‘Western or Eastern dominance? Would it matter?’ Ian Morris, a Stanford historian

· China
Authors

Source / Courtesy: China Daily

He also thinks the big theme of his book, Western or Eastern dominance, will eventually also seem like a trivial issue since advances, particularly, in technology, will move the debate on.

“I think worrying about the relative strength of the East or the West will seem as peculiar by 2100 as Anglo-German naval rivalry seems now. That was a big deal, however, 100 years ago and was one of the things that tipped off the World War I but now, of course, it is laughable,” he says.

Morris actually begins the book with an alternative history, where Britain in the 19th century is actually colonized by China and Prince Albert, Queen Victoria’s consort, finds himself kidnapped in the Forbidden City and growing a Manchu pigtail.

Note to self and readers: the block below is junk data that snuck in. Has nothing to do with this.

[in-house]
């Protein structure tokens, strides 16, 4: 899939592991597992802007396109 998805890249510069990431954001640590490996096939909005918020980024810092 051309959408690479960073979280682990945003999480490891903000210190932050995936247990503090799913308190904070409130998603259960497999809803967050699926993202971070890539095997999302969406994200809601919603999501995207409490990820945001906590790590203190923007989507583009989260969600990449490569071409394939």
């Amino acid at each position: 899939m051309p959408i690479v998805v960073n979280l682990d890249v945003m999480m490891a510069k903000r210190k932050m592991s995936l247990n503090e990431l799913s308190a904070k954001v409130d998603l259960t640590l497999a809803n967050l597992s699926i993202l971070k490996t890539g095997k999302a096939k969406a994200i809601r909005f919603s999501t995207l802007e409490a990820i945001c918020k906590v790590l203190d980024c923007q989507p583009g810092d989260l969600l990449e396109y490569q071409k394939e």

The reality, however, was that China lost two Opium Wars to Britain as a result of having lost any naval pre-eminence after the great Zheng He voyages of the 15th century.

This was the result of a national edict abandoning sea faring altogether and the country beginning a long period of isolation.

“These counterfactuals can get a bit silly. If the Chinese somehow leapfrogged on to 18th century ships, I suspect they would have done more or less the same thing in the Americas as the Europeans did,” he says.

Read more:

The picture is of Admiral Zheng He’s (Cheng Ho) treasure ship design.  He was a Chinese Muslim.

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